Threatening social context facilitates pain-related fear learning

Kai Karos*, A. Meulders, Johan W.S. Vlaeyen

*Corresponding author for this work

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This study investigated the effects of a threatening and a safe social context on learning pain-related fear, a key factor in the development and maintenance of chronic pain. We measured self-reported pain intensity, pain expectancy, pain-related fear (verbal ratings and eyeblink startle responses), and behavioral measures of avoidance (movement-onset latency and duration) using an established differential voluntary movement fear conditioning paradigm. Participants (N = 42) performed different movements with a joystick: during fear acquisition, movement in one direction (CS+) was followed by a painful stimulus (pain-US) whereas movement in another direction (CS-) was not. For participants in the threat group, an angry face was continuously presented in the background during the task, whereas in the safe group, a happy face was presented. During the extinction phase the pain-US was omitted. As compared to the safe social context, a threatening social context led to increased contextual fear and facilitated differentiation between CS+ and CS- movements regarding self-reported pain expectancy, fear of pain, eyeblink startle responses, and movement-onset latency. In contrast, self-reported pain intensity was not affected by social context. These data support the modulation of pain-related fear by social context. Perspective: A threatening social context leads to stronger acquisition of (pain-related) fear and simultaneous contextual fear but does not affect pain intensity ratings. This knowledge may aid in the prevention of chronic pain and anxiety disorders and shows that social context might modulate pain-related fear without immediately affecting pain intensity itself. (C) 2015 by the American Pain Society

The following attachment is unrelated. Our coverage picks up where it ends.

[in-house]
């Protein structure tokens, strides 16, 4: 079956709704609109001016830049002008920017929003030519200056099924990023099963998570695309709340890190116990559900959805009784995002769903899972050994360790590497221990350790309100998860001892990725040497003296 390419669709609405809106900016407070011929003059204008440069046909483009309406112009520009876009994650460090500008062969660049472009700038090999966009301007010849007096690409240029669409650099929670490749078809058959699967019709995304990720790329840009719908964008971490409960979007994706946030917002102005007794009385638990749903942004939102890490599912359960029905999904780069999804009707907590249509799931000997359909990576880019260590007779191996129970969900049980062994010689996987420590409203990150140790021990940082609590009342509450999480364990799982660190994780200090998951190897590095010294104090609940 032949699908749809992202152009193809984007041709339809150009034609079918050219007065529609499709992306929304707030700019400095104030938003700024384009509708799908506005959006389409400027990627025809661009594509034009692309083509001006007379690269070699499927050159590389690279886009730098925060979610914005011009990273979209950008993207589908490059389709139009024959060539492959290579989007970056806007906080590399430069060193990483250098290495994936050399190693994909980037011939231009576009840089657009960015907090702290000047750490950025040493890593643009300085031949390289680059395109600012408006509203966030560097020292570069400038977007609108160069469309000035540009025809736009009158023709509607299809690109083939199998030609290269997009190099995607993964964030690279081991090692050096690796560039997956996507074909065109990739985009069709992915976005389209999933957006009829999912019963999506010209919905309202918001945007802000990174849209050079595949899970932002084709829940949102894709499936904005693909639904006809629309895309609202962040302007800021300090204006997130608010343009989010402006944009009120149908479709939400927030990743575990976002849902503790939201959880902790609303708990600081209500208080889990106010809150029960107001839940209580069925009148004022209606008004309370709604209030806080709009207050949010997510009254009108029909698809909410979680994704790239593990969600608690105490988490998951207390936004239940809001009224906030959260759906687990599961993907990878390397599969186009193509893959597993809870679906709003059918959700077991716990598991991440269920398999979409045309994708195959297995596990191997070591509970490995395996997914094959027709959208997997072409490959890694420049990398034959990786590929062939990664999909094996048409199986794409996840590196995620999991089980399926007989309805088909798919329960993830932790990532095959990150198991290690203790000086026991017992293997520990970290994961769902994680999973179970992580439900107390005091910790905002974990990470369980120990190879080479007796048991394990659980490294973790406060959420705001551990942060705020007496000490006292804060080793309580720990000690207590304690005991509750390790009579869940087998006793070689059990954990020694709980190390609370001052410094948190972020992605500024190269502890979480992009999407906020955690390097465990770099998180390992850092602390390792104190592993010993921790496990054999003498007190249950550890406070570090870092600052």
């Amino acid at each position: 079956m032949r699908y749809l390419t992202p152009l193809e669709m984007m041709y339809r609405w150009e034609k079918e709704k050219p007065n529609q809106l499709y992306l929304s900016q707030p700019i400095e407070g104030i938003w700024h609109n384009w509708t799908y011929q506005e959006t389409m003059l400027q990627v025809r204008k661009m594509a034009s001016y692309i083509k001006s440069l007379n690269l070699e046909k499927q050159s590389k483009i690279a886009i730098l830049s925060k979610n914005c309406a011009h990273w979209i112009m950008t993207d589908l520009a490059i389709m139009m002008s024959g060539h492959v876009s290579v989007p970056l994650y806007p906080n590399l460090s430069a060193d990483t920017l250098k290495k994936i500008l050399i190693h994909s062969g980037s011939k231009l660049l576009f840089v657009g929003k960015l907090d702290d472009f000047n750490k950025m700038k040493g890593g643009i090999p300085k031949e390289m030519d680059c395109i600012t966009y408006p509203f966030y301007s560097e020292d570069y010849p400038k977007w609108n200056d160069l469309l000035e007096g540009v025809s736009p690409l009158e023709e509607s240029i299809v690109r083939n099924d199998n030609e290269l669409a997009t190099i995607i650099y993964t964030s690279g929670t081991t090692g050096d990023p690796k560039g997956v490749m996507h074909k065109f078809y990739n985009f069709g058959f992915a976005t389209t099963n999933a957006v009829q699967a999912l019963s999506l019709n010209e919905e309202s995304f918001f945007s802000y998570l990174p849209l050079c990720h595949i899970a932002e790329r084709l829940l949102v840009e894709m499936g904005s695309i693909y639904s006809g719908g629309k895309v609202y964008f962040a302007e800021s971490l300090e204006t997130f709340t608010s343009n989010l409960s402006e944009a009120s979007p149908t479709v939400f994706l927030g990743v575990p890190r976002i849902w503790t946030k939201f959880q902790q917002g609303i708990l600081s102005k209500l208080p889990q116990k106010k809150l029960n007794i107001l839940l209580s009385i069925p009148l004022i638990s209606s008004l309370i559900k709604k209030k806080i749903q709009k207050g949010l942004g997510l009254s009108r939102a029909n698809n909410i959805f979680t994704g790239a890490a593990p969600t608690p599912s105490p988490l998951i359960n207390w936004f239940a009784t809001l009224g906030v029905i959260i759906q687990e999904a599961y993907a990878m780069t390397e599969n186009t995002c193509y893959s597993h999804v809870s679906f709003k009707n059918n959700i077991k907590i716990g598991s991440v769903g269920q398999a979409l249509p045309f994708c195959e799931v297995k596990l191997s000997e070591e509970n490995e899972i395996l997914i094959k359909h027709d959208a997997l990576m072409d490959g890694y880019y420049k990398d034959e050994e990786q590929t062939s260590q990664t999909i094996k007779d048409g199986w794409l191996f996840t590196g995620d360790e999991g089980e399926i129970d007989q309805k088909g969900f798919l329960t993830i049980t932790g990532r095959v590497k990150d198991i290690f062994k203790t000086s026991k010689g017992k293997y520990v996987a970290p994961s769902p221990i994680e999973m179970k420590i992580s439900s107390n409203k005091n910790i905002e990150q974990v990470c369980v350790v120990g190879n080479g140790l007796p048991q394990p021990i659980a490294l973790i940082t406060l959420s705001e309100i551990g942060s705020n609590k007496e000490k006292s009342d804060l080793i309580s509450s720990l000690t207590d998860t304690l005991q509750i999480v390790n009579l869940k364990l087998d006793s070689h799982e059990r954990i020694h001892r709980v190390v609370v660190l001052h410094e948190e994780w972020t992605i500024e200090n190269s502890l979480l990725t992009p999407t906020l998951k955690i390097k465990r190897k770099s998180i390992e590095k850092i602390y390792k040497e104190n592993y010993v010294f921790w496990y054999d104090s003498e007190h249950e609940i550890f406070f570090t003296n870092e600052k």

Original languageEnglish
Pages (from-to)214-225
JournalThe Journal of Pain
Issue number3
Publication statusPublished - 1 Jan 2015

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